As before the player will take on the role of Hawke, a penniless refugee turned champion who is bound on an amazing adventure in a single room. Along with his companions, four of whom are gay, he will play a major role in shaping the future of the room, and romance his companions by clicking on options and then saying unpredictable, but sexually harassing things to them.

“This is about a story,” Laidlaw said, “that takes place over twenty years, that raises real world questions about terrorism, the environment and how tight my headband is. It will showcase a brand new engine that will make every corner of the room shine. And it will allow you to battle without even thinking about it. All you have to do is keep hitting a button and you will automatically win.”

Reviewers who are in no way beholden to EA have already given the game an average score of 94 before even seeing it and Bioware promises a special DLC expansion, The Unpantsed Prince, that ingame characters will constantly mention to you until you break down and buy it.

Bioware Sucks

Let’s get it all out there. Bioware sucks. Why?

1. Bioware has been making the same game since 2003. Further back if you count the development time. Kotor, Jade Empire, Mass Effect and Dragon Age are all the same game with different characters and settings. Sure they’re all good games, but they’re all the same good game. The same RPG lite approach, cutscenes, group of wacky characters you get to know along the way with different powers and engine that can’t handle you trying to walk on the grass. The same game since 2003.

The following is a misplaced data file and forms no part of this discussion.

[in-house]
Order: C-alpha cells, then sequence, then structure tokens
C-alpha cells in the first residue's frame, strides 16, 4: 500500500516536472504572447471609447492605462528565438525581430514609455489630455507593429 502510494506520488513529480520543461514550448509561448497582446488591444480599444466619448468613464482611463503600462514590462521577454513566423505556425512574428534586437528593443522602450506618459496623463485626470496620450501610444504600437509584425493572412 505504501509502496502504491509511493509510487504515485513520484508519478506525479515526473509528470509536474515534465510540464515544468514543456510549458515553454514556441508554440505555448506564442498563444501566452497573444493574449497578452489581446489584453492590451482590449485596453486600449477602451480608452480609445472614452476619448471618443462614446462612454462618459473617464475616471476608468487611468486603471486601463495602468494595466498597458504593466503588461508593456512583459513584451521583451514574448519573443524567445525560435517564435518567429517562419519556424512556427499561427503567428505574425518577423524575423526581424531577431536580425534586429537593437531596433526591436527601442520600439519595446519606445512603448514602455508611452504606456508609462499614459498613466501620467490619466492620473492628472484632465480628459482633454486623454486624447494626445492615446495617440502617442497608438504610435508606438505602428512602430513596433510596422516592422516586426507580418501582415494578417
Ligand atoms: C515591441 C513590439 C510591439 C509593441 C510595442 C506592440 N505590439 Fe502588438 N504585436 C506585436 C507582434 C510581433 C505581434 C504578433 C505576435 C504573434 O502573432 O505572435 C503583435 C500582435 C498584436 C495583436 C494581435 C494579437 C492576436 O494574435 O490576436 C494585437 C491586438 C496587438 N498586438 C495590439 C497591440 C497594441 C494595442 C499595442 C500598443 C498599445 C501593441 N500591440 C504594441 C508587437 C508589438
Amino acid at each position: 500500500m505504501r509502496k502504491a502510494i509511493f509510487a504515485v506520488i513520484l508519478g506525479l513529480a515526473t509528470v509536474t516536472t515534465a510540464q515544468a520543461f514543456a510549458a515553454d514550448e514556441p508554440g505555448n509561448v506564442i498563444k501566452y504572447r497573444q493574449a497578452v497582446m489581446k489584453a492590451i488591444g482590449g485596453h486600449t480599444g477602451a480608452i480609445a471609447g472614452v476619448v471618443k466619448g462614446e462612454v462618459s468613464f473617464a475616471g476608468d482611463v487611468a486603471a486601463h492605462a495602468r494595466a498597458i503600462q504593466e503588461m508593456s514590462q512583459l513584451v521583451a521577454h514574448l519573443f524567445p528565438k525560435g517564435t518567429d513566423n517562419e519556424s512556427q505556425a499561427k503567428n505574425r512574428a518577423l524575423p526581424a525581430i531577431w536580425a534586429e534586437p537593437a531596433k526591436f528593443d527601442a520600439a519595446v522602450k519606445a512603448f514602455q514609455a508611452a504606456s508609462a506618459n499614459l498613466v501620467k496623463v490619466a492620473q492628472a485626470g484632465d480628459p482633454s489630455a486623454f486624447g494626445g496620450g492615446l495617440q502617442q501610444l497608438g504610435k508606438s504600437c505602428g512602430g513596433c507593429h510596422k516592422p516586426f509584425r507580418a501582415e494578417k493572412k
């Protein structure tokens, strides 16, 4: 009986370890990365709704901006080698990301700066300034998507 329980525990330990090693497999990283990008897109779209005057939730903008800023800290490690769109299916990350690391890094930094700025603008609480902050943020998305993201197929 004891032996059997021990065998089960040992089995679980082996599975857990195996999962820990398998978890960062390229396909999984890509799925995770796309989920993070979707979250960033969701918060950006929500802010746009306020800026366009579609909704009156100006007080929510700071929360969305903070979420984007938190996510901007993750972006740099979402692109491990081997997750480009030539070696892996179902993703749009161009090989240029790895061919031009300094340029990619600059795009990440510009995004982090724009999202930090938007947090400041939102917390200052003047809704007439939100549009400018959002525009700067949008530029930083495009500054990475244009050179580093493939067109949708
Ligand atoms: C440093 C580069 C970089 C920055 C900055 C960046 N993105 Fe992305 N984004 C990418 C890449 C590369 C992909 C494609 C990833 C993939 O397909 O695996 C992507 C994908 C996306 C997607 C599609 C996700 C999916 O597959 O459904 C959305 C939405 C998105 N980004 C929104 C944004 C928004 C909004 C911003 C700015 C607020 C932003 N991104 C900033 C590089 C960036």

2. The gimmicks are all old. The enemy who turns out to be a front for the real enemy. The mentor who turns out to be your enemy. The companions who turn on you forcing a showdown. The companions who make you choose which of them is going to die. The dark secrets of your companions. It was innovative in its time, but it’s all been done over and over again. Imagine Black Isle’s rep if it had just made Fallout, a game that played like Fallout but was set in a medieval fantasy land, a game that played like Fallout but was set in space, etc.

3. DLC, DLC and more DLC.